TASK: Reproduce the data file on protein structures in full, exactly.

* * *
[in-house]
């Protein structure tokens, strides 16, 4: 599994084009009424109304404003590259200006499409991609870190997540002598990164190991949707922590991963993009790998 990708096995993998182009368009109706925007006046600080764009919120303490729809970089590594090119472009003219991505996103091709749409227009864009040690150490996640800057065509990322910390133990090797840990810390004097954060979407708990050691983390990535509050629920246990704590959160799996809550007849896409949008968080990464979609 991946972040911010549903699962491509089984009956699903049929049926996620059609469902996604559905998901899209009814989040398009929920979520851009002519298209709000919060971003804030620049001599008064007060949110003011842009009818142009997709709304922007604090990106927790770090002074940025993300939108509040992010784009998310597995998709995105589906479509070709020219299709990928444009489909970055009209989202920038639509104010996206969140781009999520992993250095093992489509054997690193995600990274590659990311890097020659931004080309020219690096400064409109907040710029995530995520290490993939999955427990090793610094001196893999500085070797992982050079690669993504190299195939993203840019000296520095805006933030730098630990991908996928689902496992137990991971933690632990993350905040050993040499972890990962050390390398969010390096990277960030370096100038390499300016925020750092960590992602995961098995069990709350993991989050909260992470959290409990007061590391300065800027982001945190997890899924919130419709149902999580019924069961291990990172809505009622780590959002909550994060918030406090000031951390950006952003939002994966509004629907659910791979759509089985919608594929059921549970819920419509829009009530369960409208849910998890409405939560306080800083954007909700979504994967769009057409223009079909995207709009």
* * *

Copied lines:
[in-house]
């Protein structure tokens, strides 16, 4: 599994084009009424109304404003590259200006499409991609870190997540002598990164190991949707922590991963993009790998 990708096995993998182009368009109706925007006046600080764009919120303490729809970089590594090119472009003219991505996103091709749409227009864009040690150490996640800057065509990322910390133990090797840990810390004097954060979407708990050691983390990535509050629920246990704590959160799996809550007849896409949008968080990464979609 991946972040911010549903699962491509089984009956699903049929049926996620059609469902996604559905998901899209009814989040398009929920979520851009002519298209709000919060971003804030620049001599008064007060949110003011842009009818142009997709709304922007604090990106927790770090002074940025993300939108509040992010784009998310597995998709995105589906479509070709020219299709990928444009489909970055009209989202920038639509104010996206969140781009999520992993250095093992489509054997690193995600990274590659990311890097020659931004080309020219690096400064409109907040710029995530995520290490993939999955427990090793610094001196893999500085070797992982050079690669993504190299195939993203840019000296520095805006933030730098630990991908996928689902496992137990991971933690632990993350905040050993040499972890990962050390390398969010390096990277960030370096100038390499300016925020750092960590992602995961098995069990709350993991989050909260992470959290409990007061590391300065800027982001945190997890899924919130419709149902999580019924069961291990990172809505009622780590959002909550994060918030406090000031951390950006952003939002994966509004629907659910791979759509089985919608594929059921549970819920419509829009009530369960409208849910998890409405939560306080800083954007909700979504994967769009057409223009079909995207709009």